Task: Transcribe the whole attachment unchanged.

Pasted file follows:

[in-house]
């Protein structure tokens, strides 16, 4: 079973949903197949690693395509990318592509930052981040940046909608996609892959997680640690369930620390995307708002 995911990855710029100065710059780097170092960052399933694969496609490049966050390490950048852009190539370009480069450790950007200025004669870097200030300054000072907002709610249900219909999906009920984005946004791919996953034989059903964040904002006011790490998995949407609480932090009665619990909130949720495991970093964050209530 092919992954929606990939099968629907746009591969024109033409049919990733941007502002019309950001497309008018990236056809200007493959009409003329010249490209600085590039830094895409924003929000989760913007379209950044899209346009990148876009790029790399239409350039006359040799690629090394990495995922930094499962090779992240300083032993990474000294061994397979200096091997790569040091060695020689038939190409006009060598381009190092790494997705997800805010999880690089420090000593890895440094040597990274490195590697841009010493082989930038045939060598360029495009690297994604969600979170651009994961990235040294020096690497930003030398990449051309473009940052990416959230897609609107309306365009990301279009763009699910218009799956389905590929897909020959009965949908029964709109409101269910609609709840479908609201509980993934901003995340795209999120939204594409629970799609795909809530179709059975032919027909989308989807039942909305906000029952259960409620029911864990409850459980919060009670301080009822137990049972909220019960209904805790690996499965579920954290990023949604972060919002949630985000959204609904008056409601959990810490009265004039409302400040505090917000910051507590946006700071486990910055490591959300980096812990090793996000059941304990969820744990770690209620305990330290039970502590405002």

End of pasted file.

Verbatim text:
[in-house]
């Protein structure tokens, strides 16, 4: 079973949903197949690693395509990318592509930052981040940046909608996609892959997680640690369930620390995307708002 995911990855710029100065710059780097170092960052399933694969496609490049966050390490950048852009190539370009480069450790950007200025004669870097200030300054000072907002709610249900219909999906009920984005946004791919996953034989059903964040904002006011790490998995949407609480932090009665619990909130949720495991970093964050209530 092919992954929606990939099968629907746009591969024109033409049919990733941007502002019309950001497309008018990236056809200007493959009409003329010249490209600085590039830094895409924003929000989760913007379209950044899209346009990148876009790029790399239409350039006359040799690629090394990495995922930094499962090779992240300083032993990474000294061994397979200096091997790569040091060695020689038939190409006009060598381009190092790494997705997800805010999880690089420090000593890895440094040597990274490195590697841009010493082989930038045939060598360029495009690297994604969600979170651009994961990235040294020096690497930003030398990449051309473009940052990416959230897609609107309306365009990301279009763009699910218009799956389905590929897909020959009965949908029964709109409101269910609609709840479908609201509980993934901003995340795209999120939204594409629970799609795909809530179709059975032919027909989308989807039942909305906000029952259960409620029911864990409850459980919060009670301080009822137990049972909220019960209904805790690996499965579920954290990023949604972060919002949630985000959204609904008056409601959990810490009265004039409302400040505090917000910051507590946006700071486990910055490591959300980096812990090793996000059941304990969820744990770690209620305990330290039970502590405002």